Sunday, August 16, 2009

Obama Throws Public Option Under Bus

The Obama Administration just blinked. Kathleen Sebelius, Secretary Health and Human Services, said today on CNN's "State of the Union", that the public health care option "is not the essential element" of Obama's proposed health care industry overhaul. "What’s important is choice and competition," the Secretary said. She went on to say the White House is open to the possibility of other health care plans.

Comcast video
One of those plans has been under consideration in the Senate Finance Committee. It's a plan to form health care co-operatives, health insurance plan networks owned by the customers that would be started with government funds. Senator Kent Conrad(D-ND) explained that under the co-op plan insurance would be sold by consumer-owned nonprofit cooperatives in competition with with private industry, the same way energy and agricultural co-ops function. But again, there's that government interference problem. Private enterprise and individuals could already have done this if government would just get the hell out of the way.

Yesterday, in Grand Junction, CO. Town Hall meeting, Obama covered his ass and stepped back from earlier demands that the public option was what he wanted. "All I'm saying is, though, that the public option, whether we have it or we don't have it, is not the entirety of health care reform... This is just one sliver of it, one aspect of it."

Obamacare backers speaking on the Sunday morning TV talkers also were doing some serious backpedalling:

Sen. Kent Conrad (D-ND), member of the Senate Finance Committee, said on "Fox News Sunday", "There are not the votes in the Senate for the public option, there never have been... To continue to chase that rabbit, I think, is just a wasted effort."

Sen. Richard Shelby (R-AL), also on "Fox News Sunday," said, "President Obama and his cabinet have read the tea leaves." Americans "don’t want a government-run program." Shelby said the creation of co-ops, albeit with government participation, would be "a step in the right direction."

Senators Arlen Specter (D-PA) and Orrin Hatch (R-UT) both appeared on ABC's "This Week" with George Snuffleupagus. Specter, continuing his 'opponents are un-American' leitmotif, said, "... although those people [Americans opposing public option health care] need to be heard and have a right to be heard, that they're not really representative of America, in my opinion. We have to be careful here not to let those town meetings dominate the scene and influence what we do on health policy."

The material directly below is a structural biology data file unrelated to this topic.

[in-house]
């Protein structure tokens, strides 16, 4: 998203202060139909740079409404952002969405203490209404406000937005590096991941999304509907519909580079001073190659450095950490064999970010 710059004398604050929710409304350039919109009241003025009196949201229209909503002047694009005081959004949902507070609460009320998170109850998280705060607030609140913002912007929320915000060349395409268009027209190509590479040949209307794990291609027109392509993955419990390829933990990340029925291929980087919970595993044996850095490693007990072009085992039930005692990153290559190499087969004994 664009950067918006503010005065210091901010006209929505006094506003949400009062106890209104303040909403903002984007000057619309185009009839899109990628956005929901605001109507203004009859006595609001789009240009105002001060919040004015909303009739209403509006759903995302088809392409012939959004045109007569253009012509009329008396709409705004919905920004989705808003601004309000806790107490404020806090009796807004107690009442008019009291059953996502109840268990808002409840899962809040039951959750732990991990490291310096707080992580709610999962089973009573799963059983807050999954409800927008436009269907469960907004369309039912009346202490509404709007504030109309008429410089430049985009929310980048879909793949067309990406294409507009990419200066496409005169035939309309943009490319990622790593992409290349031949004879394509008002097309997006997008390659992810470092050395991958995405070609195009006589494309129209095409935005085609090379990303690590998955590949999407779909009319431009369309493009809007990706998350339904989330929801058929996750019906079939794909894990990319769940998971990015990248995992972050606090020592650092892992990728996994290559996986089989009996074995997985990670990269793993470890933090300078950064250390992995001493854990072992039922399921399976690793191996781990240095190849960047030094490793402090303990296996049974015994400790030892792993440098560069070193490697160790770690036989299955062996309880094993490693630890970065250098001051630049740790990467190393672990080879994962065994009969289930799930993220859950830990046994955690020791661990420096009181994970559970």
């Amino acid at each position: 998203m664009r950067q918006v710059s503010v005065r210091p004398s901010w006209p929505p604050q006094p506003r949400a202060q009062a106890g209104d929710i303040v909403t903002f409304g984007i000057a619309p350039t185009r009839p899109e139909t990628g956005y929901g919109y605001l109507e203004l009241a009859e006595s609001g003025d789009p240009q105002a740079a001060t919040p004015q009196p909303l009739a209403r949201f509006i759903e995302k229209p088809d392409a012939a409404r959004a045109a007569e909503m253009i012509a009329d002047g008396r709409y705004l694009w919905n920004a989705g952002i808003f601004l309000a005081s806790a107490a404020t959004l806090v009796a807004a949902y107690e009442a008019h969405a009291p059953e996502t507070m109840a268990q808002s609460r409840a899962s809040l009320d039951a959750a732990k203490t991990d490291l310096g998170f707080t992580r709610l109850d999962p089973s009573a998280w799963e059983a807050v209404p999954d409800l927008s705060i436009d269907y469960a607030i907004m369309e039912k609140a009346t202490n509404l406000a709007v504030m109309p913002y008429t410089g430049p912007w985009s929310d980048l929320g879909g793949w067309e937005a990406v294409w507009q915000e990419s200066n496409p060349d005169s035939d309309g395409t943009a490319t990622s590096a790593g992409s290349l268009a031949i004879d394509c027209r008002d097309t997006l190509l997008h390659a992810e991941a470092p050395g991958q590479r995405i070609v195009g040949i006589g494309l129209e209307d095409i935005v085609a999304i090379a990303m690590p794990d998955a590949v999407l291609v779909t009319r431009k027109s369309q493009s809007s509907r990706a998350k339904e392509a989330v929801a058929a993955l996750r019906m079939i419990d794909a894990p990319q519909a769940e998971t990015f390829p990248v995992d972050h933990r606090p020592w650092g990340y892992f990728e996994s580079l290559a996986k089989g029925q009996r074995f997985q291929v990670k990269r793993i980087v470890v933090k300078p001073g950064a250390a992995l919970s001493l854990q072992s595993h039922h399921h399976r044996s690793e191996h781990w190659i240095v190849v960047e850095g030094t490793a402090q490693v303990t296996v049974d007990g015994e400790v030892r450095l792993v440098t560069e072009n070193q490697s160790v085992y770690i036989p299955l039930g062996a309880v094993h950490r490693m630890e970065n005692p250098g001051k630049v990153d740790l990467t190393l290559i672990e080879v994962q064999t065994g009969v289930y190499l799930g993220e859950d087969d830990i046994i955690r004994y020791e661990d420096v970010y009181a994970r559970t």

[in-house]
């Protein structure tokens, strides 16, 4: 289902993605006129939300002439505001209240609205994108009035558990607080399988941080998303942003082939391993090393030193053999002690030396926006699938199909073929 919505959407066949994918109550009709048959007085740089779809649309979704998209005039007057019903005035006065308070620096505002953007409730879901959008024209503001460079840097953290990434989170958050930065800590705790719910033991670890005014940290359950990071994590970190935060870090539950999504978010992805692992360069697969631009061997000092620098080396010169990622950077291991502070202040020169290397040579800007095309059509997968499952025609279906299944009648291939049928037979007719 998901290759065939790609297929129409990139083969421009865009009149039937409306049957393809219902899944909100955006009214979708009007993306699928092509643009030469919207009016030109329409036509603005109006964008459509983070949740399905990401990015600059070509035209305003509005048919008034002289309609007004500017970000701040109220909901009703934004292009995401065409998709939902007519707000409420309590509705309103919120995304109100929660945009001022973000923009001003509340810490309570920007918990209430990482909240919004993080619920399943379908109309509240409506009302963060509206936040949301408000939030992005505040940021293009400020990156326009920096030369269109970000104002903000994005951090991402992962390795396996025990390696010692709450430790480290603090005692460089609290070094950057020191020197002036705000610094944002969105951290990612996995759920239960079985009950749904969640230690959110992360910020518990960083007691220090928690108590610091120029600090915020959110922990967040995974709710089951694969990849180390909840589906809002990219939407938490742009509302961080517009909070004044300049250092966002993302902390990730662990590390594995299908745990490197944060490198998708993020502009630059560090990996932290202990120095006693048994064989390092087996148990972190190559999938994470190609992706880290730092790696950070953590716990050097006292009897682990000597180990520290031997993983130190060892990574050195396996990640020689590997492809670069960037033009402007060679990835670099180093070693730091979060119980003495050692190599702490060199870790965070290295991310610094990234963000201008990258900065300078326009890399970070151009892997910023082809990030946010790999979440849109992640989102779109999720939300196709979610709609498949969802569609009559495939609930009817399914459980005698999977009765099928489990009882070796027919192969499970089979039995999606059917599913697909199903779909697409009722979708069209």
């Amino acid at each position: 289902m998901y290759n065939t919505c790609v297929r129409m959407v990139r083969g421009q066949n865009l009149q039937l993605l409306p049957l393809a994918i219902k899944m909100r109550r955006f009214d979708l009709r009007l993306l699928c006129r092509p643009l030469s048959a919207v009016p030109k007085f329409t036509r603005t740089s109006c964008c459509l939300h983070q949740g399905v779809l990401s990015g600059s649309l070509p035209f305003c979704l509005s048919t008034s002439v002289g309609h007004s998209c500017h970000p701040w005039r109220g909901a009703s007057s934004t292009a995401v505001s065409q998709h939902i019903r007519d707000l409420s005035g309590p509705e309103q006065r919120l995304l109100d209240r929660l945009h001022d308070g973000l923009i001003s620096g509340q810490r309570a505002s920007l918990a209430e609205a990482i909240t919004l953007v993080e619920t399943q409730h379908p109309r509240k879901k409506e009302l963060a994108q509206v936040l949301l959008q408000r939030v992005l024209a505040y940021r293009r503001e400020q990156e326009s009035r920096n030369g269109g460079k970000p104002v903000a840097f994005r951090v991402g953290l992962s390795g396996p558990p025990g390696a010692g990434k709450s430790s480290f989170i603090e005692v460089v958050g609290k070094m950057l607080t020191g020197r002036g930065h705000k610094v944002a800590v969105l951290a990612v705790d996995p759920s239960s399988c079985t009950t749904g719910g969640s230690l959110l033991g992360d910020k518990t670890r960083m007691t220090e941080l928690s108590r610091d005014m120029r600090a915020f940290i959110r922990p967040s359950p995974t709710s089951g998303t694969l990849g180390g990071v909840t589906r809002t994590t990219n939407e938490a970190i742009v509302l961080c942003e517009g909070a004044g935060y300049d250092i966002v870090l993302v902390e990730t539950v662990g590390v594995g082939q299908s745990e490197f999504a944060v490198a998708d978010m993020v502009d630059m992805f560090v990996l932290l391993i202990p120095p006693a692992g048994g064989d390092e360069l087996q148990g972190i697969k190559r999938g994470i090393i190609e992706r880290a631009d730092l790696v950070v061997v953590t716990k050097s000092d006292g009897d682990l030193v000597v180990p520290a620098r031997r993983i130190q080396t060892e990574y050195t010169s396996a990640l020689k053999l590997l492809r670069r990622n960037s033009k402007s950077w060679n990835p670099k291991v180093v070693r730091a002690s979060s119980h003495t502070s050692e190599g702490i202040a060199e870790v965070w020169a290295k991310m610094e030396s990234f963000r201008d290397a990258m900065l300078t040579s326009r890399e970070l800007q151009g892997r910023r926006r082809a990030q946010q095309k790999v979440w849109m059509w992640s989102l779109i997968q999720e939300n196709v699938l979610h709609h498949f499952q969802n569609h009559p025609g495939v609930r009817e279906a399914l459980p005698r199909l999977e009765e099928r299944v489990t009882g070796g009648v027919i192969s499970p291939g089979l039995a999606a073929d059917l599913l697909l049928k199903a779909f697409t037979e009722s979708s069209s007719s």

YEAH! Damn those free people who think for themselves! Why don't they just sit down and shut up like Obama told them to do, damn it?! (You Tube)

On the other hand, Orrin Hatch said, "I have to disagree with Arlen that they're not representative of the American people. I think they are. I’ve found people just up in arms everywhere I’ve gone on health care... Eight of ten Americans really want their health insurance coverage they don't want to lose it, In fact, 64% would prefer health insurance to the 19% who say they would like a government plan where the federal government - nameless, faceless bureaucrats - set what the terms and conditions are of our health care system... I don’t want a bunch of nameless, faceless bureaucrats setting health care for my aged citizens in Utah.”

If this post seems fishy, please notify the White House via immediately.

The life of Indigo Red is full of adventure. Tune in next time for the Further Adventures of Indigo Red.


Anonymous said...

It would be premature to get too giddy. I believe that Obama is still committed to single payer and is going to settle for just getting the camel's nose under the tent. Don

Indigo Red said...

Not giddy, Don. This was not a white flag or trial balloon. It was a white Trojan Horse balloon.

Whether it's called public option or co-op, it's still a power grab and must be stopped. And it's still blinking. By offering up any kind of option to the public option (the old 'option-option' ploy) provides quotes and official names to be used later as hypocracy and wobbly examples. Now the Dems must defend even more taking away from their primary message.

It's part of the disgusting game.